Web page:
At most universities internationally, secondary piano instruction is compulsory for all music students regardless of their field of specialisation. Vocal art students studying at the Tshwane University of Technology (TUT) are also expected to complete three years of basic piano tuition. Since the researcher teaches secondary piano at the Department of Performing Arts: Vocal Art (TUT), the aim of this study was to determine the objectives of the tuition, and appropriate methods through which they can be best achieved. The research is based on an investigation of relevant literature on secondary piano instruction for music majors at universities in South Africa and abroad. Since the researcher was primarily trained to teach basic piano to very young beginners, it was thought necessary to firstly investigate the field of adult education and basic piano instruction for adults and college-age students. The results of the literature search confirmed that basic piano tuition for children differs greatly from that for older beginners. It became clear that the success of basic piano instruction for adults greatly depends on the teacher’s understanding of these fundamental differences as well as knowledge of appropriate approaches and methods with which to accommodate adults’ unique characteristics. Subsequently, the purpose of teaching piano playing skills to non-piano music majors was investigated. Results indicated that there is a broad spectrum of skills which can aid the musician in his future career. These include technique, sight-reading, accompanying, harmonisation, transposing, repertory study, vocal score-reading and reduction, instrumental score reduction, improvisation, playing by ear, playing of folk songs, developing musicianship skills, critical listening, performance skills, chord playing, ensemble playing, realisation of figured bass, modulation, memorisation, music analysis, playing two or more parts from multiple staves, playing warm-up exercises, singing a vocal part while playing other parts, and jazz piano playing. The most important piano playing skills for non-piano music majors to acquire were identified as technique, sight-reading, accompanying, repertory study and improvisation. Controversies exist about the importance of each of these skills, but most teachers agree that they should all be present in the secondary piano curriculum. The most common method used to teach these skills to instrumentalists and singers was identified as group tuition. This method of teaching is not used merely because it is more economical but also for various musical and sociological reasons. Musical advantages include the acquisition of a broad spectrum of skills such as critical faculties, listening skills, ensemble activities, self-assessment skills, improved practice habits and progress, rhythmic stability, improved intonation, memory training and notational reading. Social advantages include interaction, peer-learning, motivation, encouragement, discovery-learning, enjoyment, involvement and the development of individuality and self-esteem. At the end of each chapter, specific guidelines for teaching basic piano to vocal art students at TUT are given. The study culminates in conclusions and recommendations drawn from the results of the literature investigation Copyright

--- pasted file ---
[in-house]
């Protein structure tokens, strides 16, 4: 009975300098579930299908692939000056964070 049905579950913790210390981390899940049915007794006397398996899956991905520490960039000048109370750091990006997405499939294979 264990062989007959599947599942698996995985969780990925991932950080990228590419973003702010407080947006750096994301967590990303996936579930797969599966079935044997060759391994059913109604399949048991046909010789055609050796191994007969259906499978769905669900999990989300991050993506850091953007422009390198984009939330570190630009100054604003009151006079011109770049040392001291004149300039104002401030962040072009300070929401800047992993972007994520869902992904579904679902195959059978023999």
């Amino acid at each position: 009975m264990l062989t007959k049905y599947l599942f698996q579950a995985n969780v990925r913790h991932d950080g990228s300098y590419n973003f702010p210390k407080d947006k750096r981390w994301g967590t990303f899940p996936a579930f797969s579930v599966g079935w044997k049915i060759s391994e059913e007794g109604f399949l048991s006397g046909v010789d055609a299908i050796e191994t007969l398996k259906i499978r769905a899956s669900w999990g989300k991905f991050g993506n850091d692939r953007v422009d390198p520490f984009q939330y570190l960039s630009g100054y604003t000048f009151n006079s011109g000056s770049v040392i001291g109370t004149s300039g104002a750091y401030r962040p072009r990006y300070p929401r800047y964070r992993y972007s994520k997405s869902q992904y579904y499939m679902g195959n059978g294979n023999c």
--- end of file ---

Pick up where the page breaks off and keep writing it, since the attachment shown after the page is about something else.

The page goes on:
Dissertation (Music)--University of Pretoria, 2010.
Scriba, Gisela Waldtraut(University of Pretoria, 2010-09-21)
Duet playing should form an integral part of the development of all young pianists. Personal development, reduction of performance anxiety and skills such as listening, rhythmic stability and sight-reading are but a few ...
Olivier, Gertruida Johanna(University of Pretoria, 2014)
Primarily the writer was interested in the relationship between technique and interpretation in the concept of pianism, especially in the music of Brahms, because of the technical difficulties thereof. In this study the ...